When you climbed into your car for the very first time, what did you focus on?
- The way the seats folded around you, preventing you from jolting and jostling with every bump?
- How quiet the car was when you took it out on the highway?
- How comfortable you were as you drove at different speeds?
You can thank your car’s suspension for that.
A car’s suspension system is responsible for two things:
- Creating a smooth driving experience
- Keeping the car under control
This may be an innate structure of every car on the road today, but it is also something that fades over time.
A suspension system is made up of several different components:
Wheels and tires
While not everyone considers tires a part of the suspension system, we’d say it would be hard for a car to handle well without tires in place. Tires protect the wheels as you move your car over every bump in the road. They protect jarring from rattling other pieces of the suspension system loose.
Every car on the road today has a spring mechanism to absorb large bumps. They are built to take extreme pressure, and to prevent failure in other suspension components.
Shock absorbers and struts
While springs absorb bumps, shock absorbers and struts dissipate the motion and give you a smoother riding experience.
Every component of the suspension system is placed together with kinks, bushing, bearings, and joints. These connections can be made from metal, plastic, or rubber, and wear down over time.
The steering system is created from a steering box and a steering column, and allows you to gain control over your vehicle in all sorts of conditions. The type of steering system can change depending on the car you drive, with hydraulic or electric power steering systems being at the top of the list.
That’s a lot of parts!
One rule of thumb that mechanics often use is that soft parts will wear faster than hard. Rubber joints and hoses will need replacing sooner than a metal rod.
Yet every vehicle on the road today experiences driving conditions differently.
Today you might slide on a sheet of ice. A few months from now, you may sit in a traffic jam in the scorching heat. You may take a dip into a pothole at 40 miles per hour. You may hit the speed bumps in your area multiple times each day.
All of that can wear your suspension differently over time.
To keep your car in good condition, it’s important to pay attention to the various systems that make your vehicle operate smoothly. A car suspension system needs maintaining in the following ways:
Check the air in your tires – this is one of the easiest maintenance items. Properly inflated tires help protect the entire suspension system from damage. If they are under-inflated, they hurt handling and performance, and may reduce gas efficiency in the long term. If the air becomes too low, you risk safety while you drive. If you don’t have a computerized system that warns you if your tire pressure falls outside the norm, check the pressure every thousand miles or so to ensure proper inflation.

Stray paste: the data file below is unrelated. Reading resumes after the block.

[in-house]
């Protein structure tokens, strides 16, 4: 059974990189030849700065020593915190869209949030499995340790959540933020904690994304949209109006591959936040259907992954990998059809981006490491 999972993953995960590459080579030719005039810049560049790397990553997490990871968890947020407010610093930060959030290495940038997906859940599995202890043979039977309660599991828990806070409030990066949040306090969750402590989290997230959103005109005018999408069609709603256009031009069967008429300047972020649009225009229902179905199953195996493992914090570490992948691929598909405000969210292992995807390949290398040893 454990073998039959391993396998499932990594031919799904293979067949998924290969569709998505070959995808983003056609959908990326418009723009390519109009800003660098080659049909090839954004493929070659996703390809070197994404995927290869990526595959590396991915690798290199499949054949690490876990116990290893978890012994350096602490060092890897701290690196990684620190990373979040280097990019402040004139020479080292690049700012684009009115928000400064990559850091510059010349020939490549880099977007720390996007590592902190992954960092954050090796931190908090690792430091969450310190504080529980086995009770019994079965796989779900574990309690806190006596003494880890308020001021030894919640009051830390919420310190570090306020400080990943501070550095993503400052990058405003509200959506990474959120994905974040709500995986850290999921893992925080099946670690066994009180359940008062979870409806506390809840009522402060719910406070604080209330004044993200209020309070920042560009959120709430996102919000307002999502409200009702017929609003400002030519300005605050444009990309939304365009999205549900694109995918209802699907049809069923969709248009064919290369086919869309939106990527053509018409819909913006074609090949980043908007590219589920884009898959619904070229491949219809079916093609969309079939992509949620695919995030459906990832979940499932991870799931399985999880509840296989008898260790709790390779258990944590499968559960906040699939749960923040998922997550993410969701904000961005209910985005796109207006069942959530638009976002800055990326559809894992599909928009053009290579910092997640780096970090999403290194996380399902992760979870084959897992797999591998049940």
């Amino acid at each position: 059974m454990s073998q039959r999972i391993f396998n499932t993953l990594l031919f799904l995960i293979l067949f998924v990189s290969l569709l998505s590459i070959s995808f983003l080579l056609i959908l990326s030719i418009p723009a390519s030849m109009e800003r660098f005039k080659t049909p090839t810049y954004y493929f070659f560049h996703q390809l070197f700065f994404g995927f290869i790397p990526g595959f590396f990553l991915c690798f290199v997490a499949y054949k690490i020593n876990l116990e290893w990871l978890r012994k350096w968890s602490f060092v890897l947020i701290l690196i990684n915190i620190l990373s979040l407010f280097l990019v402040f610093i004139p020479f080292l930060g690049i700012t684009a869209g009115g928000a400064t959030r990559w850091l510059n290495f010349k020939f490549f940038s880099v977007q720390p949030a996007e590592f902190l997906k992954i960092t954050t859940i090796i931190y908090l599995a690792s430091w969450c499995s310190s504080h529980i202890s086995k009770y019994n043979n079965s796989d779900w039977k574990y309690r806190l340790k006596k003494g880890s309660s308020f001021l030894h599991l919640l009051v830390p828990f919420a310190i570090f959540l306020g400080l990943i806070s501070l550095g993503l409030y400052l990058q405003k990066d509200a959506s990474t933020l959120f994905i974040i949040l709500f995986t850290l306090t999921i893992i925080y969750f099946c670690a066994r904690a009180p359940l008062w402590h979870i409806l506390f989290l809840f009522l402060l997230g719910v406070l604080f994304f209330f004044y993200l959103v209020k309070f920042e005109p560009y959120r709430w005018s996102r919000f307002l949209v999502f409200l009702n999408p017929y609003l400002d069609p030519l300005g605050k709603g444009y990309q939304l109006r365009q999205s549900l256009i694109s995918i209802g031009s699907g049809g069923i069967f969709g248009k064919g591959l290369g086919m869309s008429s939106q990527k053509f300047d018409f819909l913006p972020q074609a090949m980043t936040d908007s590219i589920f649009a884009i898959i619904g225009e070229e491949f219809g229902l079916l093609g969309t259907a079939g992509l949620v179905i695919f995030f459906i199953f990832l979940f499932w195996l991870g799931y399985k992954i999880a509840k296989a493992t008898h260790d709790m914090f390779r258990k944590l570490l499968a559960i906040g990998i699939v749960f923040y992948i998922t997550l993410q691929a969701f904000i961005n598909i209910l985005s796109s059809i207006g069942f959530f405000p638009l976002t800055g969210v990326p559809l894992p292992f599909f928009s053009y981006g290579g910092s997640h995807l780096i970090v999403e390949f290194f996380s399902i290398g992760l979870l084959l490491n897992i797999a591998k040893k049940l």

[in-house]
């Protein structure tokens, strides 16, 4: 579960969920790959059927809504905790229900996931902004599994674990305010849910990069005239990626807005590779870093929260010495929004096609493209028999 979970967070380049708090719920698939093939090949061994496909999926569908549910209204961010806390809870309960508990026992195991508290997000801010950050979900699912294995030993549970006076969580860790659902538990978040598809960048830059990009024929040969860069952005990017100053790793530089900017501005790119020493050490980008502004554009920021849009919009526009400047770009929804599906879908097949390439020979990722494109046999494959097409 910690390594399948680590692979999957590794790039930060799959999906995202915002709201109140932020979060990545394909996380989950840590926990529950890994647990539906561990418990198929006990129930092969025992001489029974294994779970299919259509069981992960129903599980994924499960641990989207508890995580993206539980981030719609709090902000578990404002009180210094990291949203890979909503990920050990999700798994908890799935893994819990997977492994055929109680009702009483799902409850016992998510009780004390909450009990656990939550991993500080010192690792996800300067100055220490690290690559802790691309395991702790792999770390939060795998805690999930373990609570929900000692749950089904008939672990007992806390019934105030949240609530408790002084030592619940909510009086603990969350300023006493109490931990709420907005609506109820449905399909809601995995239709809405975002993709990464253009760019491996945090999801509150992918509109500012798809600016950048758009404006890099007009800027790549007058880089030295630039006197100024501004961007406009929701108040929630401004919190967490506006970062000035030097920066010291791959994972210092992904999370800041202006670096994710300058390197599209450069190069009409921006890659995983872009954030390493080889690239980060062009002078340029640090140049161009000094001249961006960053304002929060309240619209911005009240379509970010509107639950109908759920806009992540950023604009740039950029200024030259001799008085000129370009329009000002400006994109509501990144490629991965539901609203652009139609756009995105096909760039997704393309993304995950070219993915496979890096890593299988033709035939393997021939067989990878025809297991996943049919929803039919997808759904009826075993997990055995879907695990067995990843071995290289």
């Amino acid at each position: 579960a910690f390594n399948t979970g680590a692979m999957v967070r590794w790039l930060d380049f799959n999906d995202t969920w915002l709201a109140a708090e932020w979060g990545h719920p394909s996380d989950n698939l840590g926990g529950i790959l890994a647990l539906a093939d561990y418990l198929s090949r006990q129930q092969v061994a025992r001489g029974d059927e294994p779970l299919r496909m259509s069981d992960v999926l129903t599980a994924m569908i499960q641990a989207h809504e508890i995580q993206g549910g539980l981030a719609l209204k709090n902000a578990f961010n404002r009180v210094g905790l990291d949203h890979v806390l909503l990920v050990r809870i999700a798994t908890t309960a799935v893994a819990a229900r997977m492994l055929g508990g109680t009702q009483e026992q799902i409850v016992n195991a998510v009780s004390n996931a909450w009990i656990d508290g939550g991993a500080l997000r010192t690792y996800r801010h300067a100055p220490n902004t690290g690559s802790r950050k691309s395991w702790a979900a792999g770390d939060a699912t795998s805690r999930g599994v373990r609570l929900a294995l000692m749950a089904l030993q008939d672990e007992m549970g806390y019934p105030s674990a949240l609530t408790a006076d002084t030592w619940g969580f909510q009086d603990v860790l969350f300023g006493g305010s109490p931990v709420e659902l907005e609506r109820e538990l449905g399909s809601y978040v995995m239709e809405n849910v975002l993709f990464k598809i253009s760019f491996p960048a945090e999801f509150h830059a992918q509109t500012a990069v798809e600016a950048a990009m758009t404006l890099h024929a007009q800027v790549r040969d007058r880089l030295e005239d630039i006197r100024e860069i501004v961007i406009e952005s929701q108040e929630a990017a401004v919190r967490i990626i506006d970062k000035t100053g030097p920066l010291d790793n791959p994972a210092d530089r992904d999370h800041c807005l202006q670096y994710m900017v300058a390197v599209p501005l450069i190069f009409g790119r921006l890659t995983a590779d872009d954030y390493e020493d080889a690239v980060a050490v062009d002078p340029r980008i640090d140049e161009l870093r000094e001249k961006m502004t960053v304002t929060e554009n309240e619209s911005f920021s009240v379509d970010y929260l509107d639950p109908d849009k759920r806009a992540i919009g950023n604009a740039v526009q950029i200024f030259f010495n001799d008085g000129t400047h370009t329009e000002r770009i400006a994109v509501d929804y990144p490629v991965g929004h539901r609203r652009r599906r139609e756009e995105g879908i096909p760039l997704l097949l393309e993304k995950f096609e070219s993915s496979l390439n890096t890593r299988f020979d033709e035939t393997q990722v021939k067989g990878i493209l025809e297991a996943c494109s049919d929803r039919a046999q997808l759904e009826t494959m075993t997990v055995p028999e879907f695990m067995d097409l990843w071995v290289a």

Check tire tread – as you check tire pressure, check the tread too. An easy test is often referred to as the penny test. Place a penny in one of the grooves. If you can’t cover up a portion of Lincoln’s head, you don’t have enough tread for safety. This means you’re more at risk of your vehicle moving out of control, especially in rainy, snowy, and icy conditions.
Get your wheels aligned – proper alignment means you’ll have proper handling in all driving conditions. This keeps you safely on the road in all sorts of conditions. Check your owner’s manual for guidelines on how frequently you should have your wheels aligned, keeping in mind that the rougher your daily drive, the more often it should be a part of your maintenance routine.
Check power steering fluid – if you have a hydraulic steering system, a mechanic should check fluid levels at every oil change. Power steering fluid is usually changed about every 30,000 miles or so, or you can check with your vehicle’s manufacturer for specific guidance.
Inspect shock absorbers and struts – there are a variety of telltale signs your shocks and struts are failing. If you’ve noticed your car bouncing as you drive, or diving forward as you brake, it’s time for new shocks and/or struts. Different vehicles use different systems; not every car has both shocks and struts. Check with your car’s manufacturer for guidelines on how often they should be replaced.
Have you been in an accident – even minor bumps can shake your suspension system loose. If it was strong enough to put a dent in the body of your vehicle, it’s worth having one of our mechanics check your car over. An inspection will ensure that your car is working the way it should, and will get you where you’re going safely and securely.
Pay attention to where and how you drive – even here in the Denver Metro area, people live and work in different conditions. Do you routinely drive on dirt roads? Is there a pothole-ridden road right outside your door? Do you mostly put on highway mileage, or are stop signs and stop lights a big part of your routine?
Because every component of your vehicle’s suspension system is connected and operates in a unique way, there isn’t a proper sequence of where and when things will start to fail. If one part is damaged, it can quickly accelerate problems, and impact many other parts in the suspension system.
Whether you suspect damage, aren’t sure how long it’s been since your suspension system was inspected, or are planning a major road trip in the coming weeks, make today the day you schedule an inspection to ensure your vehicle is working as it should.